Be direct — Political staff can be skilled at avoiding making commitments. After you've explained what you are calling for, ask them directly whether the MP can join you on your commute or when to expect an answer.

How to make lip balm

Queen of Green | September 17, 2016 | 2 comments
Photo: How to make lip balm

Make lip balm with shea butter, beeswax, avocado oil and then store in compostable paper tubes! (Credit: Lindsay Coulter)

Pucker up!

Make your own lip balm—something many of us use daily. This simple, effective recipe contains no toxic chemicals, so it's healthy for your skin AND the planet.

Lip balm recipe

Time needed: ten minutes
Shelf life: approximately six months

5 ml (1 tsp) organic, fair trade shea butter or cocoa butter
15 ml (1 Tbsp) avocado oil
15 ml (1 Tbsp) local beeswax (grated or pastilles) or soy wax
Optional: 5 drops essential oil (e.g., peppermint, lime or grapefruit) and/or 1 drop Vitamin E oil.

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How Camp Suzuki: Howe Sound 2016 helped Vision Youth grow

Notes from the Panther Lounge | September 15, 2016 | 2 comments
Photo: How Camp Suzuki: Howe Sound 2016 helped Vision Youth grow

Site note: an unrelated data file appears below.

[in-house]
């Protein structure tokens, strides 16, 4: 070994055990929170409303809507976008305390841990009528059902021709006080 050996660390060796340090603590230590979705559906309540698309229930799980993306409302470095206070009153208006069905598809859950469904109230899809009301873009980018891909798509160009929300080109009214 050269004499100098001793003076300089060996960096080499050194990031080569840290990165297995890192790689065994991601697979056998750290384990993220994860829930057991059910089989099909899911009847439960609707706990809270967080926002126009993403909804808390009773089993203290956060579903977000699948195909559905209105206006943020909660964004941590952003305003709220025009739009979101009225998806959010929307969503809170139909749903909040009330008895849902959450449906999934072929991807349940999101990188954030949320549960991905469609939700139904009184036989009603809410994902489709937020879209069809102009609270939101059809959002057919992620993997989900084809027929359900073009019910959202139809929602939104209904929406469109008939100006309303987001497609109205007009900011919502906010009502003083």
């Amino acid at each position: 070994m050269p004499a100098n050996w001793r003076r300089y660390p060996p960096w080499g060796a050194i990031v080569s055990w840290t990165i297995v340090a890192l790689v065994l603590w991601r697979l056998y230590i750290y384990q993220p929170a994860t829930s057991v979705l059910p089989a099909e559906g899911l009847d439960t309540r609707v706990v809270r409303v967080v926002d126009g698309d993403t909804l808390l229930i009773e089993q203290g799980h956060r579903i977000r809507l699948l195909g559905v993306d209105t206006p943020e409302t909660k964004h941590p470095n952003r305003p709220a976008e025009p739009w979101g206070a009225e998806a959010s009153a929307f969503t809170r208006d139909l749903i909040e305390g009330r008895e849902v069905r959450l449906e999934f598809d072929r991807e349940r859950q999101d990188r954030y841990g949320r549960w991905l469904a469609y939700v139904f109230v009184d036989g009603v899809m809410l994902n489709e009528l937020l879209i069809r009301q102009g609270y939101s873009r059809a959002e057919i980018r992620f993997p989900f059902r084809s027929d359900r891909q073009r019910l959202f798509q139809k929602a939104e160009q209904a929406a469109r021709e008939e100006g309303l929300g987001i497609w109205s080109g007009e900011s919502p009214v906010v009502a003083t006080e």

By Winnie Hwo, Senior Public Engagement Specialist

Roughly six months ago, I planted a seed. I met a group of conscientious parents, their teenage children and the co-founder of Vision Youth, Eric Li, in Markham, Ontario.

I presented to them what Camp Suzuki: Howe Sound 2015 did and what Camp Suzuki: Howe Sound 2016 will do for their fast-growing teenagers.

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Airline emissions are flying too high

Science Matters | September 15, 2016 | 2 comments
Photo: Airline emissions are flying too high

(Credit: Farhan Amoor via Flickr)

By David Suzuki with contributions from David Suzuki Foundation Senior Editor Ian Hanington.

In July, Solar Impulse 2 became the first airplane to fly around the world without using fuel. At the same time, the U.S. National Aeronautics and Space Administration has been working on electric planes. These developments mean air travel and transport could become more environmentally friendly, with less pollution and fewer greenhouse gas emissions, and planes would be quieter.